f-strings in emacs-lisp

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I am a big fan of f-strings in Python 3. They let you put variable names and expressions in a string template that get expanded to create new strings. Here is a simple example of using those:

username = 'John Kitchin'
somevar = 5**0.5
print(f'{username:30s}{somevar:1.2f}')
John Kitchin                  2.24


String formatting in emacs-lisp is by comparison not as fun and easy. Out of the box we have:

(let ((username "John Kitchin")
      (somevar (sqrt 5)))
  (format "%-30s%1.2f" username somevar))
John Kitchin                  2.24

That is still three lines of code, but it is ugly and hard to read like the old python code:

print('%-30s%1.2f' % (username, somevar))
John Kitchin                  2.24


My experience has shown that this gets harder to figure out as the strings get larger, and f-strings are easier to read.

The wonderful 's library provides some salvation for emacs-lisp, if you don't want the format fields. You can refer to variables in a lexical environment like this.

(let ((username "John Kitchin")
      (somevar (sqrt 5)))
  (s-lex-format "${username}${somevar}"))
John Kitchin2.23606797749979

Today, I decided to do something about this, and wrote this little macro. It is a variation on s-lex-format that introduces a slightly new syntax. You can now add an optional format field separated from the variable name by a space.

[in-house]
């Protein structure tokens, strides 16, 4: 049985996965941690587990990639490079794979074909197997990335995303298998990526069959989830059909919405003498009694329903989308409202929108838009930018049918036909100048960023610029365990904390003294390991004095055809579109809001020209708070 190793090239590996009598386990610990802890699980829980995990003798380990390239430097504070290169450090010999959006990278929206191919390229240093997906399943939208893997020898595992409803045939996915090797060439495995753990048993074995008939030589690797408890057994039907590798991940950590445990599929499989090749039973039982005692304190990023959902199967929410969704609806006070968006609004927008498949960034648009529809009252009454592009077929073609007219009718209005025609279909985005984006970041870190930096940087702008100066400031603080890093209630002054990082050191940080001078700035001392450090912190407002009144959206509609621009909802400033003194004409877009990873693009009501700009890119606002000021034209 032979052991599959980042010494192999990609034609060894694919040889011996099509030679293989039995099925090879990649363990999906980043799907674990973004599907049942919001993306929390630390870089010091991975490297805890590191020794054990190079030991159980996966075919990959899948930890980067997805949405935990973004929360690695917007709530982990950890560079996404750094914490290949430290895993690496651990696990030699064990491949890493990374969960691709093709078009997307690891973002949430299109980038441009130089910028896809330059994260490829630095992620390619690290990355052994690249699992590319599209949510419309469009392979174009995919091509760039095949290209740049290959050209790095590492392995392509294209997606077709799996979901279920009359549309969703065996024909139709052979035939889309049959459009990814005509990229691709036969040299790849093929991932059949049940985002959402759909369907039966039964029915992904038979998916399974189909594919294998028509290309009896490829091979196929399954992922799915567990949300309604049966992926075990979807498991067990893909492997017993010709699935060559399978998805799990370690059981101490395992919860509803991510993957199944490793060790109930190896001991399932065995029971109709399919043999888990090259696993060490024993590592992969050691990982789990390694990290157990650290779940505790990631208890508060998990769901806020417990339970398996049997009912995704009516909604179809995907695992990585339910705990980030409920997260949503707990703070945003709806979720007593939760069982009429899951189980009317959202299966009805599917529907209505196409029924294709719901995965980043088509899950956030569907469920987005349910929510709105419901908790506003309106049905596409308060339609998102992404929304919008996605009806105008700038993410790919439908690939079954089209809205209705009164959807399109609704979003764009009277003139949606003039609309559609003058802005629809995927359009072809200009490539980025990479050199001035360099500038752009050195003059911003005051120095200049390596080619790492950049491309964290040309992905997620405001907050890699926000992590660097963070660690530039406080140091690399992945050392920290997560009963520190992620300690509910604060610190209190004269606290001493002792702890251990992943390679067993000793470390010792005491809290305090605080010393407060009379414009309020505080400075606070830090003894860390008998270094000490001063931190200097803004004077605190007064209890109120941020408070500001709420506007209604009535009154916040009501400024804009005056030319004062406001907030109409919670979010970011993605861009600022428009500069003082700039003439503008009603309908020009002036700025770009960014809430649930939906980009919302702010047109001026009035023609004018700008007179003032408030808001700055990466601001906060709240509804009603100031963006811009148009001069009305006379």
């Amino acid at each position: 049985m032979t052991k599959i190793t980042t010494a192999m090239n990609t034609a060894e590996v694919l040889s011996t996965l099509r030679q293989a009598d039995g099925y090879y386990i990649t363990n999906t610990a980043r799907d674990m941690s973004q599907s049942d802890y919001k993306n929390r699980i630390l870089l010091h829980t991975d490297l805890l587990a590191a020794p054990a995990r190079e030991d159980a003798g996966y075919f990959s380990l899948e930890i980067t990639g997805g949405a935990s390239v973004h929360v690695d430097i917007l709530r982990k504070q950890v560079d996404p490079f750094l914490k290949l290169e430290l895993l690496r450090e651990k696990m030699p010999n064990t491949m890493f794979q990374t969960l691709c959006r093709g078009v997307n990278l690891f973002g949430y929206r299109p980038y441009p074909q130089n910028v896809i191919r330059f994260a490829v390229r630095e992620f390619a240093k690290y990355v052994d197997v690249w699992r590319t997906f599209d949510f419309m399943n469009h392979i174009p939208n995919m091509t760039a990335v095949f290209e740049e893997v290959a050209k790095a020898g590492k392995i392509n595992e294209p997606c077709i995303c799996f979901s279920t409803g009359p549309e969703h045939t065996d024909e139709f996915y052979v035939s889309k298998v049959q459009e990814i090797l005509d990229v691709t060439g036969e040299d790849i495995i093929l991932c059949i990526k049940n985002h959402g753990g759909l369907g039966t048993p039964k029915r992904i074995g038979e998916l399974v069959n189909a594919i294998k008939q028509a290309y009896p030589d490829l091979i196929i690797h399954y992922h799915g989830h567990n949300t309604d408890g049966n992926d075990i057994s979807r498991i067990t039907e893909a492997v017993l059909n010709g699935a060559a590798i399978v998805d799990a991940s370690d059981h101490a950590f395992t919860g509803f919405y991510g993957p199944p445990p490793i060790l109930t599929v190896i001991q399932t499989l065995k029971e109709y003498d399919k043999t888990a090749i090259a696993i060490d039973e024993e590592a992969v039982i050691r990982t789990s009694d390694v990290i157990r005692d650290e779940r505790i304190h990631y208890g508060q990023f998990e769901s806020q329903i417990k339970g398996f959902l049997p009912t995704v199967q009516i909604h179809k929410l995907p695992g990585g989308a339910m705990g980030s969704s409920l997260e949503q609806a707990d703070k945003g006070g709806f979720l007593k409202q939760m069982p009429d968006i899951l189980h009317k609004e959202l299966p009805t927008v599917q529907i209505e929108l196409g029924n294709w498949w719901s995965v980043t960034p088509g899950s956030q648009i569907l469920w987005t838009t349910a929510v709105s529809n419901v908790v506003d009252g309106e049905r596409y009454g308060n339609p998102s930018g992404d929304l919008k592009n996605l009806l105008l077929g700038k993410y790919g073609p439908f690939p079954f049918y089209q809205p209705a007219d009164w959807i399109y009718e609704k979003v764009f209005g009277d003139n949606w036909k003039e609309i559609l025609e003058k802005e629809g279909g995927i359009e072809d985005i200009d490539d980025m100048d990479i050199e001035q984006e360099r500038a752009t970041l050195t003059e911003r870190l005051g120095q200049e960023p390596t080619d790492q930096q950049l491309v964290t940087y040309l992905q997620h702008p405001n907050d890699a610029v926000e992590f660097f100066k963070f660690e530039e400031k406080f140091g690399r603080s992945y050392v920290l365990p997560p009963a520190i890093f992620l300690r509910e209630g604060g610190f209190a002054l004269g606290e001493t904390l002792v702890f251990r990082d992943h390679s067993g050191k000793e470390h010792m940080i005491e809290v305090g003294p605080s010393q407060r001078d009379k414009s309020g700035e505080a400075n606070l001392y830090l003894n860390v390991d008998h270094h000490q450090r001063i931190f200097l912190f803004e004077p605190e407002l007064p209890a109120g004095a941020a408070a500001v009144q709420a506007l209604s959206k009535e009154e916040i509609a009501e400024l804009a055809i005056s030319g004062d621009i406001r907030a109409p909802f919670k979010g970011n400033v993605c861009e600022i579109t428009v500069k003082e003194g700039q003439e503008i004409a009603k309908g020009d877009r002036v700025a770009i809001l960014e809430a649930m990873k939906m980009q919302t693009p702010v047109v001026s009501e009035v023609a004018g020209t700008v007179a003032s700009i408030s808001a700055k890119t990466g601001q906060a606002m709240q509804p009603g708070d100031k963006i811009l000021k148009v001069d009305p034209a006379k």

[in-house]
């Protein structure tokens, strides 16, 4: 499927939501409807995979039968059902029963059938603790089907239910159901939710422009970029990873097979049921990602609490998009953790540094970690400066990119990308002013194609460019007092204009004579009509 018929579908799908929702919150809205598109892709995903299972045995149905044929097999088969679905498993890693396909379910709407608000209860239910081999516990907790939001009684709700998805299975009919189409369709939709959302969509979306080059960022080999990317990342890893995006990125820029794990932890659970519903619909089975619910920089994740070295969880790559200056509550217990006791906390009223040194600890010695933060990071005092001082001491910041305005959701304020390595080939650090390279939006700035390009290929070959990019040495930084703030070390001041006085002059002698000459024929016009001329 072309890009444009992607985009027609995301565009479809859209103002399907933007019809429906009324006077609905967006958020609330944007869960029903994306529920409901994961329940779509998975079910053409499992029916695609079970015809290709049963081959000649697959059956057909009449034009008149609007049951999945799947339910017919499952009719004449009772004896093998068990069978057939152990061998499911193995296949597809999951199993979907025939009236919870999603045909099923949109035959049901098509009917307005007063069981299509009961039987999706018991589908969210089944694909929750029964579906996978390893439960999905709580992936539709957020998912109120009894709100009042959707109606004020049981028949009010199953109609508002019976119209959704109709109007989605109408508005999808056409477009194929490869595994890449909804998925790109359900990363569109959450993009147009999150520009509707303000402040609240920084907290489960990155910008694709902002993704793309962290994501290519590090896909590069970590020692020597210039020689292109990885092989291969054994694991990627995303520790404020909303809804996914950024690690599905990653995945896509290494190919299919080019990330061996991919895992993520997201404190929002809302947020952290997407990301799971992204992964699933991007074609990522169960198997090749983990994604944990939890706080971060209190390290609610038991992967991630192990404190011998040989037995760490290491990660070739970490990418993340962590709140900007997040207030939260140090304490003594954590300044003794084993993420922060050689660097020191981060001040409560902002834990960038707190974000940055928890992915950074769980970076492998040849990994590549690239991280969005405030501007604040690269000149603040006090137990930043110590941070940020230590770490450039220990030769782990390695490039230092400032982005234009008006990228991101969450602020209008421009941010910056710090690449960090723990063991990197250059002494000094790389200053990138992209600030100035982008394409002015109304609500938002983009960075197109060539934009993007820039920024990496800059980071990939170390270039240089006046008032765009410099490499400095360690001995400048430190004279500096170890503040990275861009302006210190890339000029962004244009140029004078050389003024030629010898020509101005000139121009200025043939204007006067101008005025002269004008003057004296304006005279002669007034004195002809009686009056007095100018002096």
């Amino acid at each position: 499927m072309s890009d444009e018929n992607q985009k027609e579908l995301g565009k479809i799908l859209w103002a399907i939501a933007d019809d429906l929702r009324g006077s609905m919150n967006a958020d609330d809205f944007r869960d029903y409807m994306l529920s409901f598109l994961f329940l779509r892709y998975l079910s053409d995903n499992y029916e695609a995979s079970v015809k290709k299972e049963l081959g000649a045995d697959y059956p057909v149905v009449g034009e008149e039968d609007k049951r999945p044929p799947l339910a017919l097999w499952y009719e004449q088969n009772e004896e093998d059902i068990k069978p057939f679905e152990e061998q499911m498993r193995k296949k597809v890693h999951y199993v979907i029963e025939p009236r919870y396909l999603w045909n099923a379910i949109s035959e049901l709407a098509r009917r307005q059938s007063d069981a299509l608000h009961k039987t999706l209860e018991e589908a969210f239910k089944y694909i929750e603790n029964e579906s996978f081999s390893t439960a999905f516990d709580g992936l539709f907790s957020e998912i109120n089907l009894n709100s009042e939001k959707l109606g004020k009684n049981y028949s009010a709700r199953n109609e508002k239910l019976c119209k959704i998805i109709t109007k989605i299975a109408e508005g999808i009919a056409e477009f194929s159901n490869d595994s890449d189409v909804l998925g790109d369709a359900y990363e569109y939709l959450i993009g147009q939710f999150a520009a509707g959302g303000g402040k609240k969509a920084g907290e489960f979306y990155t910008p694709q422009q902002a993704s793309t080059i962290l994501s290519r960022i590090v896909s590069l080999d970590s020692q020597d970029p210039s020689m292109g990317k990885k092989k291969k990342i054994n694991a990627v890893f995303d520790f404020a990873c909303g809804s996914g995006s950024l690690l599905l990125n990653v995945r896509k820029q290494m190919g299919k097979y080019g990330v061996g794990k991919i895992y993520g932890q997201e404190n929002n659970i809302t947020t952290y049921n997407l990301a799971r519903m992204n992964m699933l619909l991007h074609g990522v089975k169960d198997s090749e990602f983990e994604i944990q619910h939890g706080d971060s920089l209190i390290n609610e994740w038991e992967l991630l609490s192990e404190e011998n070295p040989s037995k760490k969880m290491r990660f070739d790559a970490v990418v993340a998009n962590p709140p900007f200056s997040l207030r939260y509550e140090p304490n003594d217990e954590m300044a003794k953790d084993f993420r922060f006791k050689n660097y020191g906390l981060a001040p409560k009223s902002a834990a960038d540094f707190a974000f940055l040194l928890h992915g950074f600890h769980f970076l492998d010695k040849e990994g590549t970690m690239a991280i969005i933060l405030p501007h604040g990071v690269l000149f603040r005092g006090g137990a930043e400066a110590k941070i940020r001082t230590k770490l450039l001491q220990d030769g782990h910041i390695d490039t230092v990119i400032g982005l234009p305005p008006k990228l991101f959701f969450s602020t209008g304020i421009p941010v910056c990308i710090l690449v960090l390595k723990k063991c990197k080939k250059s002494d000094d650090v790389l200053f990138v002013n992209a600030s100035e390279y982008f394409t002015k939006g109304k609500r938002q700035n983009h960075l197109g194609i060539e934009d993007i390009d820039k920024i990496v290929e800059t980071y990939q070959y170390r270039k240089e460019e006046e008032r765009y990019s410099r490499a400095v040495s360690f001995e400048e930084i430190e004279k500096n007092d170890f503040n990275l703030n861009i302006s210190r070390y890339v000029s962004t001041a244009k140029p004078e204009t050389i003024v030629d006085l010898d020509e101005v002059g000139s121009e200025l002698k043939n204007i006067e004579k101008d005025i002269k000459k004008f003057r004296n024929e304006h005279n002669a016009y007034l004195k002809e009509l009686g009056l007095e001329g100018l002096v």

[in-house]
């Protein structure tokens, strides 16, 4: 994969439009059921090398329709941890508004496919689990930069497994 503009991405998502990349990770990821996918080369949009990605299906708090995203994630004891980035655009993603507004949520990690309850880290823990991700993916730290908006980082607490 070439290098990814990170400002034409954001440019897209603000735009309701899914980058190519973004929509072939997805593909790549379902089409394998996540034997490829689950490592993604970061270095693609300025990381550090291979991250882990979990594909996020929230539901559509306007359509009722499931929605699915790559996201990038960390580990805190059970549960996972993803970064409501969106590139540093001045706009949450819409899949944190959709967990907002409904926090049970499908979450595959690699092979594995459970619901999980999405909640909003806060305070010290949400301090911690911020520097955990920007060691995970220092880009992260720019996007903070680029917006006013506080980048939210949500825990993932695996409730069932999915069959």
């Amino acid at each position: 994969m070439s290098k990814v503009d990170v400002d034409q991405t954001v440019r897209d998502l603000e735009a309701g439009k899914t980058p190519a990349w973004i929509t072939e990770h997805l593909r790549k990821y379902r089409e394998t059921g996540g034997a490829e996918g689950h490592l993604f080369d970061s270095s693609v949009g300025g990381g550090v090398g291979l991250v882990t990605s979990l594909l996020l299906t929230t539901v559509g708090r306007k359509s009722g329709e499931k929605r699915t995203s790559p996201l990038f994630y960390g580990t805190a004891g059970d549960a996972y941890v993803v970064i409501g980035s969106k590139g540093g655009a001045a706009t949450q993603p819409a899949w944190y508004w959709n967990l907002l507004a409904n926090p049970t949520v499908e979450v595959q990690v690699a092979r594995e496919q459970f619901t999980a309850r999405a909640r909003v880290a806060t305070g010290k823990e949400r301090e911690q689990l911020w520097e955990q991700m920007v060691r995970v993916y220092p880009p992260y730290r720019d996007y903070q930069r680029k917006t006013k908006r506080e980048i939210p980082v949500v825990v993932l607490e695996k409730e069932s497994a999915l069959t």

(defmacro f-string (fmt)
  "Like `s-format' but with format fields in it.
FMT is a string to be expanded against the current lexical
environment. It is like what is used in `s-lex-format', but has
an expanded syntax to allow format-strings. For example:
${user-full-name 20s} will be expanded to the current value of
the variable `user-full-name' in a field 20 characters wide.
  (let ((f (sqrt 5)))  (f-string \"${f 1.2f}\"))
  will render as: 2.24
This function is inspired by the f-strings in Python 3.6, which I
enjoy using a lot.
"
  (let* ((matches (s-match-strings-all"${\\(?3:\\(?1:[^} ]+\\) *\\(?2:[^}]*\\)\\)}" fmt))
         (agetter (loop for (m0 m1 m2 m3) in matches
                        collect `(,m3 .  ,(format (format "%%%s" (if (string= m2 "")
                                                                     (if s-lex-value-as-lisp "S" "s")
                                                                   m2))
                                                  (symbol-value (intern m1)))))))

    `(s-format ,fmt 'aget ',agetter)))
f-string

Here it is in action.

(let ((username "John Kitchin")
      (somevar (sqrt 5)))
  (f-string "${username -30s}${somevar 1.2f}"))
John Kitchin                  2.24

It still lacks some of the capability of f-strings in python, e.g. in Python, arguments inside the template to be expanded get evaluated. The solution used above is too simple for that, since it just used a regexp and is limited to the value of variables in the lexical environment.

print(f'{5**0.5:1.3f}')
2.236


Nevertheless, this simple solution matches what I do most of the time anyway, so I still consider it an improvement!

Copyright (C) 2018 by John Kitchin. See the License for information about copying.

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